One of the country’s most high profile scientists has passed away after a long battle with bowel cancer. Sir Paul Callaghan was diagnosed with aggressive bowel cancer in 2008, which then spread widely and news came through this morning the New Zealander of the year had passed away. The 64-year-old created a name for himself in the world of molecular physics.
        Read more

  2. Amanda kennedy

    “…It’s disconcerting to see how connected things really are,” That could be describing little old Dunedin and our very own ‘network’ of interconnected ‘vested interests’. Wonder who will snap up our nice and available assets? or will that be commercially ‘sensitive’? I am guessing the same people who made a killing from the economic lemon stadium will be first in line for these nice high earning assets. Yes indeed, the rich get richer…

  3. Peter

    Good piece that you have highlighted, Elizabeth.
    You hear a lot about us getting into the ‘smart economy’, but precious little about what society does for those who can’t, for whatever reason, be part of that. High tech hubs of innovation and more research and development sound great (not for National though), but…. Aside from the fact that other countries are thinking along the same lines ‘to take their economies to another level’.
    We need enterprises that employ a lot of people. Tourism is one area, as Paul Callaghan has pointed out, but here in NZ I sense we have passed that peak in numbers for a while. Our 100% Pure NZ campaign may be wearing a bit thin and the world is looking more critically at our claims in this area with our dirty rivers etc. We are also at the end of the world which is a disadvantage in economically difficult times.
    Meanwhile we farm an increasing number of jobs off to China and elsewhere because they produce cheaper stuff – a lot of which we don’t need.
    I think NZ is more like the USA in its cultural attachment to not redistributing wealth. No better local example is in today’s ODT Business pages – ‘Spotlight on directors fees rises‘. Stuart McLauchlan, DCHL director, as well as directors on 15 other boards says ‘directors need to be on a number of boards to earn an adequate income’. Fees of $15-20k per directorship is quoted as a common figure for directors. He acknowledges the same names crop up in NZ and we are led to believe the talent pool, and those prepared to serve, is small. Line this comment up with his cry for a decent income and make your own judgement! ( Let’s not forget Stuart runs his own Accountancy firm.) Gee, some people do it tough.

  4. Hype O'Thermia

    There are many suburbs in NZ where “$15-20k per directorship” is more than the average household income. So what’s a “decent income” as in Mr McLauchlan’s excuse for constantly increasing fees (whether the companies are doing well or badly) that ‘directors need to be on a number of boards to earn an adequate income’?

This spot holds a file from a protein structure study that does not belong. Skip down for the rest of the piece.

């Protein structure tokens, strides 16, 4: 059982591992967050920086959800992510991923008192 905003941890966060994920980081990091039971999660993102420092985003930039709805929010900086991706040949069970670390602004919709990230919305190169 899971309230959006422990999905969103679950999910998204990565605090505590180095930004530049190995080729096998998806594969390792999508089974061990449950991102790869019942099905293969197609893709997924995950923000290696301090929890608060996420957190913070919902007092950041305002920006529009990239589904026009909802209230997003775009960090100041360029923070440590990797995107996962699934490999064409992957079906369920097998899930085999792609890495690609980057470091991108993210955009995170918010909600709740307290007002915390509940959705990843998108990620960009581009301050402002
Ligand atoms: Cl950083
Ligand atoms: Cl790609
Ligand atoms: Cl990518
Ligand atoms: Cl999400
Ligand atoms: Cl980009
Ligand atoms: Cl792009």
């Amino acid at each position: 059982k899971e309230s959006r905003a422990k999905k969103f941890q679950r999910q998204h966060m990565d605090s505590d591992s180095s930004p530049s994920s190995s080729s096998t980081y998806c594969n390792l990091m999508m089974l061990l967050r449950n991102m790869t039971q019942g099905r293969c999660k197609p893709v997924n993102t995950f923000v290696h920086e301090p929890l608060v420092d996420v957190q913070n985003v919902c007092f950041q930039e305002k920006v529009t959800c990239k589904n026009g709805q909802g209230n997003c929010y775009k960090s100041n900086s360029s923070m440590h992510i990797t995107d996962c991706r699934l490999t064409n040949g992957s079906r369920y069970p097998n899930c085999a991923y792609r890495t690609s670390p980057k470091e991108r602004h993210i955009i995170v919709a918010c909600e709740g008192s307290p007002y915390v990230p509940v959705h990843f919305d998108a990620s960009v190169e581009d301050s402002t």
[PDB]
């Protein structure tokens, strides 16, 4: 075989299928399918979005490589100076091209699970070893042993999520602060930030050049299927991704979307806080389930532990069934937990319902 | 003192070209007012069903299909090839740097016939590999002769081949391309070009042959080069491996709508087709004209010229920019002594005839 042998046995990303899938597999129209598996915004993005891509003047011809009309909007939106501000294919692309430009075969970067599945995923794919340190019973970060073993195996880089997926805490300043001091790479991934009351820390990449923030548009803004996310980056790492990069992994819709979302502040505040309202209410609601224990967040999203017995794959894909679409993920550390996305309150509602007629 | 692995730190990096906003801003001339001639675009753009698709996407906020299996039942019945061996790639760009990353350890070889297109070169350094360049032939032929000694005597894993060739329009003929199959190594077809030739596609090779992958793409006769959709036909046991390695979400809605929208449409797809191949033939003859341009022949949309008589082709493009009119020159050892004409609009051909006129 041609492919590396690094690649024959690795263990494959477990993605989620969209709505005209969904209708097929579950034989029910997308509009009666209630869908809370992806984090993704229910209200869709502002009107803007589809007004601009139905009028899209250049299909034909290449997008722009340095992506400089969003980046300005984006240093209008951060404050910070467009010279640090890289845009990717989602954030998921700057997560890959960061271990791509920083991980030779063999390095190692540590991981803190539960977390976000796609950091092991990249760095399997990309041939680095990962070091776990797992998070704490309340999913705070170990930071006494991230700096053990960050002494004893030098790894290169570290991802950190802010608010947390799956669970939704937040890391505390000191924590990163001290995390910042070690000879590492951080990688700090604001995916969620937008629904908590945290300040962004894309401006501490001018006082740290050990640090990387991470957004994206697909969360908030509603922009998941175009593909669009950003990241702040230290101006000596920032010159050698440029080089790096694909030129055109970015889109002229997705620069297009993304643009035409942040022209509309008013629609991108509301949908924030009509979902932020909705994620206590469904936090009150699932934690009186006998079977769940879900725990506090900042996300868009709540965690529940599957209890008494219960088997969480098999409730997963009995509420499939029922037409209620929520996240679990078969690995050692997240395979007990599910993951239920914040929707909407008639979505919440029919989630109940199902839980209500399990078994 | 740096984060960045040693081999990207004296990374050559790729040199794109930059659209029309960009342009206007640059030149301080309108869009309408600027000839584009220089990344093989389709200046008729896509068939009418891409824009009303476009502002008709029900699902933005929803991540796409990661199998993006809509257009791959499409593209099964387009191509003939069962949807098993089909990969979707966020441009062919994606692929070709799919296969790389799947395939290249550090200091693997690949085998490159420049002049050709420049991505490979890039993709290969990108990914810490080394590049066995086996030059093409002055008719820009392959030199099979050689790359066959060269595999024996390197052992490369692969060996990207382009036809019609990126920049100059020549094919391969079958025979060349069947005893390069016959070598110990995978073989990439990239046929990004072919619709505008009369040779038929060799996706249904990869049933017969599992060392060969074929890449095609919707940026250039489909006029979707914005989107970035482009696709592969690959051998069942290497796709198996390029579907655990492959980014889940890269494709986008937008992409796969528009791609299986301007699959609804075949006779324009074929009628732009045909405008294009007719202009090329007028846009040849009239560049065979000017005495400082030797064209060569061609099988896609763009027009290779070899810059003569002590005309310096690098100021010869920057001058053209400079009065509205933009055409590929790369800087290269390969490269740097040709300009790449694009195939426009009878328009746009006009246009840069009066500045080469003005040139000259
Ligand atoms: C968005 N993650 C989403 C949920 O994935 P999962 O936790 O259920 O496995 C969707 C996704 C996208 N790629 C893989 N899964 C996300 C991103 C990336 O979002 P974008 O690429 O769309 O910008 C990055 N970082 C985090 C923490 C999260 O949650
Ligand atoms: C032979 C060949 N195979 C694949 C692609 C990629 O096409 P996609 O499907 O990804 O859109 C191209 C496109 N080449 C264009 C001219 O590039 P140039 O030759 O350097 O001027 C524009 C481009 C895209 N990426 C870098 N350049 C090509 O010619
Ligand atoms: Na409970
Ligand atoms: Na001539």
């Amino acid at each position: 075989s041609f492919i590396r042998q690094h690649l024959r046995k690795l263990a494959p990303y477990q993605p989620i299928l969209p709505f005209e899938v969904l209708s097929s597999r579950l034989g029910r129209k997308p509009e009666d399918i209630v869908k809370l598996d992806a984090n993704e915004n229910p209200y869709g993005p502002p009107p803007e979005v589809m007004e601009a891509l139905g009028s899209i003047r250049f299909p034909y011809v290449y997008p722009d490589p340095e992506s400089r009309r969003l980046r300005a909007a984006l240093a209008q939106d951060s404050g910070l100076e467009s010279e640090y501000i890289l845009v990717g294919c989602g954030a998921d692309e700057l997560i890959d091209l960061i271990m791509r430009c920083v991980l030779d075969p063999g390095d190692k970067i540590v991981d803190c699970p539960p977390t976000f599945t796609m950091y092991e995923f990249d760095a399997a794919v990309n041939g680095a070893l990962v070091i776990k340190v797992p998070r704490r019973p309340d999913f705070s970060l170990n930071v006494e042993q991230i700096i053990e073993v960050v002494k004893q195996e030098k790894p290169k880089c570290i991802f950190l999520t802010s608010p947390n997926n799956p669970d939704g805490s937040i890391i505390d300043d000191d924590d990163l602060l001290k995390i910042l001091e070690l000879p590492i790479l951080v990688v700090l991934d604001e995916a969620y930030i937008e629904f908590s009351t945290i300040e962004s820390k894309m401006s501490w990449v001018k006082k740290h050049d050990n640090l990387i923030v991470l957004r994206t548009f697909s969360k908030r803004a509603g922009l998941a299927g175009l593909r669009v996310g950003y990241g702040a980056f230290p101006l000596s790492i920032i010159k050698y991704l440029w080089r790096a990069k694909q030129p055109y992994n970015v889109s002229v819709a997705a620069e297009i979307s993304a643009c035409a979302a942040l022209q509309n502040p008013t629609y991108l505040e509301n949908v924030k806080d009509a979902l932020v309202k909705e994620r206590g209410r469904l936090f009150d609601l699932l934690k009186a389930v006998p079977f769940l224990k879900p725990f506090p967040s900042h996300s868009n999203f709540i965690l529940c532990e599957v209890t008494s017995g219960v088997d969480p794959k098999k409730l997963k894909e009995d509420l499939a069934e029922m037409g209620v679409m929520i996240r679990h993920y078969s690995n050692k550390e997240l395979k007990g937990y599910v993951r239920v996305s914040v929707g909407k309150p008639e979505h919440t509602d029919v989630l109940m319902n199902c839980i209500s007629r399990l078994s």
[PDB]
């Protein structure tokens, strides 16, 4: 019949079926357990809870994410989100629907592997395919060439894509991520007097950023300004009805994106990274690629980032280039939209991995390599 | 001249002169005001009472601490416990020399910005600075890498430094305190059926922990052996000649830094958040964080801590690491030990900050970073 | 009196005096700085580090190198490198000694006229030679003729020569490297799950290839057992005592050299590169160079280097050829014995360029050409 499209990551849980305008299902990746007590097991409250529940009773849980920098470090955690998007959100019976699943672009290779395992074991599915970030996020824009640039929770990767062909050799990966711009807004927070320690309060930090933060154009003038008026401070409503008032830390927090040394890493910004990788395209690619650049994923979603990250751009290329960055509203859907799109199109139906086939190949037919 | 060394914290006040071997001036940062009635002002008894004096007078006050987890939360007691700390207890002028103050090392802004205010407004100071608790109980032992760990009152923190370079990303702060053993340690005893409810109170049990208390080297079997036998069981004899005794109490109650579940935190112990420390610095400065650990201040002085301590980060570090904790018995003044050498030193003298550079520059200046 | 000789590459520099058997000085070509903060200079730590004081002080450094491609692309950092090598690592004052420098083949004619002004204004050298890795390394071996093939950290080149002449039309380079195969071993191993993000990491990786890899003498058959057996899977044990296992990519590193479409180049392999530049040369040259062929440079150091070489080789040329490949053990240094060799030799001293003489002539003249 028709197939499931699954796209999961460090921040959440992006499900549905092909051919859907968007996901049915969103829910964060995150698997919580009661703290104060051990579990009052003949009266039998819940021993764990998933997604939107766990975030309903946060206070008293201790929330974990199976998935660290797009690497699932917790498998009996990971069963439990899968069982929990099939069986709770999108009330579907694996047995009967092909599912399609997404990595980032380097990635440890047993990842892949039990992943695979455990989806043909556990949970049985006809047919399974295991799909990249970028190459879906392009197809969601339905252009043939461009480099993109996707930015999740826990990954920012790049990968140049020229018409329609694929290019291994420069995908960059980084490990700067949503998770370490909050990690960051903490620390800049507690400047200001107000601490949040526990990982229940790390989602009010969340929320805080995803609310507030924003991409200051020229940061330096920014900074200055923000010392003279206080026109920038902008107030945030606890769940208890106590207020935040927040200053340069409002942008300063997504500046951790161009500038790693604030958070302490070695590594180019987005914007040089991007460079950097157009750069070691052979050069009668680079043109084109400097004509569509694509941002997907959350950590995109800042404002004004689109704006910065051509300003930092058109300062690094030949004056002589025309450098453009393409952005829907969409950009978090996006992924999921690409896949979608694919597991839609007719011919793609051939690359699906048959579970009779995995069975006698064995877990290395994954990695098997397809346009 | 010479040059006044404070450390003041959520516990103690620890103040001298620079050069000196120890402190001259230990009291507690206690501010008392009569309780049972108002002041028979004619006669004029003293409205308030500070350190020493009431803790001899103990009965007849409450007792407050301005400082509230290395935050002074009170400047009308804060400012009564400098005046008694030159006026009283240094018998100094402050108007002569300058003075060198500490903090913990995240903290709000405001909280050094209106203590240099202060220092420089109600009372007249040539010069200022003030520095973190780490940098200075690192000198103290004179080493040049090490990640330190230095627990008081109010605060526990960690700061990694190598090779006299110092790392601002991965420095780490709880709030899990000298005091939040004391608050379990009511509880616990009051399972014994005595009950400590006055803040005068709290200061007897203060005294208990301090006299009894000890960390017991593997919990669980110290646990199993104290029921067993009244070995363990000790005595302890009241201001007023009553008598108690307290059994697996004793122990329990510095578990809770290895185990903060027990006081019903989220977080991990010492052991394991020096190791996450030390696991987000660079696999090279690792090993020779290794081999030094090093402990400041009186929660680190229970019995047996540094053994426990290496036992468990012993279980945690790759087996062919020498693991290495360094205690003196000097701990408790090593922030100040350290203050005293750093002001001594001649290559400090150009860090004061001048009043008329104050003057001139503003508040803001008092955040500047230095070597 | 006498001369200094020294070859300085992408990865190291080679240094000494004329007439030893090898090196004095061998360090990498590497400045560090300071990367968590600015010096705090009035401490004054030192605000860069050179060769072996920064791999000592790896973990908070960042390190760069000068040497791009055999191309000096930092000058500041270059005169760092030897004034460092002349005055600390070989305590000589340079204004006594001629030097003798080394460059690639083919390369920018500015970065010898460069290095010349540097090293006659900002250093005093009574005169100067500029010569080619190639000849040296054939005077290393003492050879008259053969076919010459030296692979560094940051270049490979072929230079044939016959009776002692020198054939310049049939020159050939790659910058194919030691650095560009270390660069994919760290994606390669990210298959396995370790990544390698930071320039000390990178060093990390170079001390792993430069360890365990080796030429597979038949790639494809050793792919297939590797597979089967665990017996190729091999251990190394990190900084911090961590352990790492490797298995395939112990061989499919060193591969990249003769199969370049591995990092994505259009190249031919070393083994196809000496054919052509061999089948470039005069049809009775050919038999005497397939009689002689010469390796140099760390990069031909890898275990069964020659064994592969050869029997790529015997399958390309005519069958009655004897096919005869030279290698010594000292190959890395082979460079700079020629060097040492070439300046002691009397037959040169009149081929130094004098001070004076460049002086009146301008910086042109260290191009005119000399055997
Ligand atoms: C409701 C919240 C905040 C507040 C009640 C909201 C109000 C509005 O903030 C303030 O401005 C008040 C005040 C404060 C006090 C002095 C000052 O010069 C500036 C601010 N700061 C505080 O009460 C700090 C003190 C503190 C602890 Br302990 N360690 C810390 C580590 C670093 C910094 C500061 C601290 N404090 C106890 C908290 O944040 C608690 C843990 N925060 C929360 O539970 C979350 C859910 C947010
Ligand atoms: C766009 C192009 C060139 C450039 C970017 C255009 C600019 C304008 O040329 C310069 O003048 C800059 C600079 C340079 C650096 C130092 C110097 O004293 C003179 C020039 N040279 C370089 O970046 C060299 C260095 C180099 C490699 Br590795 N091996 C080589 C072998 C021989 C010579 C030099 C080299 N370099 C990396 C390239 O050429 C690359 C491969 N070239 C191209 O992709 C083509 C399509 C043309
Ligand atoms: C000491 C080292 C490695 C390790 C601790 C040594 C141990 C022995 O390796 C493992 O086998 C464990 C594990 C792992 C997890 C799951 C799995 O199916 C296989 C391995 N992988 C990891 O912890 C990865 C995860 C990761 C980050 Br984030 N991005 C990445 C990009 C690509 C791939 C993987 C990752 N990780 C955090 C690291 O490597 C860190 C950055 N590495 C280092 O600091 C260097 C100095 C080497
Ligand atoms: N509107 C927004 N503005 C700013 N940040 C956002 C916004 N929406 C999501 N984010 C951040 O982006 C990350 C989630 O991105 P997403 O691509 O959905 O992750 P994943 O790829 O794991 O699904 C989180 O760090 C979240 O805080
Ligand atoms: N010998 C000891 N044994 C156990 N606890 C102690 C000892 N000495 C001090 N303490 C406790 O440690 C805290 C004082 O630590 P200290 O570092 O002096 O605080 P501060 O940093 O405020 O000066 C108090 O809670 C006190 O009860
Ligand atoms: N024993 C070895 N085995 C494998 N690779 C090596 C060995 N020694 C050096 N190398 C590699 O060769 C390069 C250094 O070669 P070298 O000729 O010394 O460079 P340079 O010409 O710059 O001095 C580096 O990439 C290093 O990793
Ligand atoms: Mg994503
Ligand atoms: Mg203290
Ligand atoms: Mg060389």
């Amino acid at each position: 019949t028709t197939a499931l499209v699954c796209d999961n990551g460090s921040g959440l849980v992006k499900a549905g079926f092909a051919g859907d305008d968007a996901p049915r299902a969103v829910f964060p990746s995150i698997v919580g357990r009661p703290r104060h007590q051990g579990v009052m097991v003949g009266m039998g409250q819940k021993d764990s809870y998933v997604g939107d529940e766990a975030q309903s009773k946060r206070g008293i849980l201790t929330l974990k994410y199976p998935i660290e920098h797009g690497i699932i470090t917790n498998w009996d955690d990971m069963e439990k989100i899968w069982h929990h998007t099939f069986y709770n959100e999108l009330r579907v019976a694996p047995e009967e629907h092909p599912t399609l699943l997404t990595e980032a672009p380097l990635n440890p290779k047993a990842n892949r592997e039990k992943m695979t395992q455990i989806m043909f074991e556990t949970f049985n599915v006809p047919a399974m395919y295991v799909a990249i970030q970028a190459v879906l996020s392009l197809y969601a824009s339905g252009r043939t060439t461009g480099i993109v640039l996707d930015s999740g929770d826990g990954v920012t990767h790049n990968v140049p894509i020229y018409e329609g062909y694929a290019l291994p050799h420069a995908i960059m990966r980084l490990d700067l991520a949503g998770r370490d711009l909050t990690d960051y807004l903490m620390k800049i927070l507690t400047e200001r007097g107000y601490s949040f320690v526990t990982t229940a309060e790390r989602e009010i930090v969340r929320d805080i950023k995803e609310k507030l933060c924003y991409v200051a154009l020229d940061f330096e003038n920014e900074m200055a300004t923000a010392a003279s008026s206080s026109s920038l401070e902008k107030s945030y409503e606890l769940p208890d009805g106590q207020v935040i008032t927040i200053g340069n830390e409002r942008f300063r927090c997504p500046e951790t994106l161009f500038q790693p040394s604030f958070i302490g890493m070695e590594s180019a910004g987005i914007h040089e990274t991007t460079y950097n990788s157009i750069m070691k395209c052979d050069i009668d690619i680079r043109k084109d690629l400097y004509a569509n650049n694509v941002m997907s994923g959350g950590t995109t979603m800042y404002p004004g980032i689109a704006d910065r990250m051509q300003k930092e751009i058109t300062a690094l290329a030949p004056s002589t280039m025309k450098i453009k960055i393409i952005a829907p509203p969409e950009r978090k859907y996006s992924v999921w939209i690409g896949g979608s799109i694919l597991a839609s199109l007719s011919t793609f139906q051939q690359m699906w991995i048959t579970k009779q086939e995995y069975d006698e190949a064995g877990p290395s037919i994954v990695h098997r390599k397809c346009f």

• Elizabeth

      If most of the country can get behind making an international sporting event a success, what is required to get them involved in something that’s really important?

      ### idealog.co.nz 26 October 2011 at 9:14 am
      Daily Bacon
      Making New Zealand too small to fail
      By Robert Hickson
      Rather than thinking that we can’t be prosperous (economically and otherwise) because we are small and isolated, we should consider how we can make New Zealand ‘too small to fail’ during turbulent times. Fail (with a capital F) is when our economic, social and environmental performance not only decline but remain where they are now. Because, as Sir Paul Callaghan has pointed out, we need to be a country where talented people want to live.
      Read more

  5. wirehunt

    What if Dunedin took the bull by the horns? I know it’s crazy talk!

    But why not? There is a wealth of knowledge in this town, and skills to go with it.
    We’re blowing what? 50mil or something on the upgrade of some council building that really doesn’t need it. I wonder what we could do with that in the right hands when it comes to R&D?

    Electric cars spring to mind as one thing with a long way to go and are going to be the future…..
    I better add, pet subject of mine, keep getting shouted down about my idea’s on them, then months/years later those same ideas are proved right ;)
    Or maybe windmills. We bought them from overseas, but god only knows why. We should be leading the world with things like this.
    Then we have chopper pilots going around the world doing pest control.

    A big pot of resources in this town, someone just needs to take the lid off it.

  6. Elizabeth

    Deals worth as much as $150 million are already in the pipeline for some Auckland businesses following the Rugby World Cup.

    ### idealog.co.nz Wed 9 Nov 2011 at 11:29 am
    Venture
    Rugby World Cup spawns investment deals aplenty
    By Idealog
    Auckland Tourism, Events and Economic Development aimed to use RWC 2011 to make international business connections and showcase investment opportunities in Auckland, and ATEED business and sector development general manager Clyde Rogers said it was encouraging to see some significant negotiations already on the table. ATEED’s investment showcase programme featured events that showcased Auckland’s priority sectors – marine, food and beverage, health technology, screen, creative and ICT – and highlighted the country as an innovative business hub.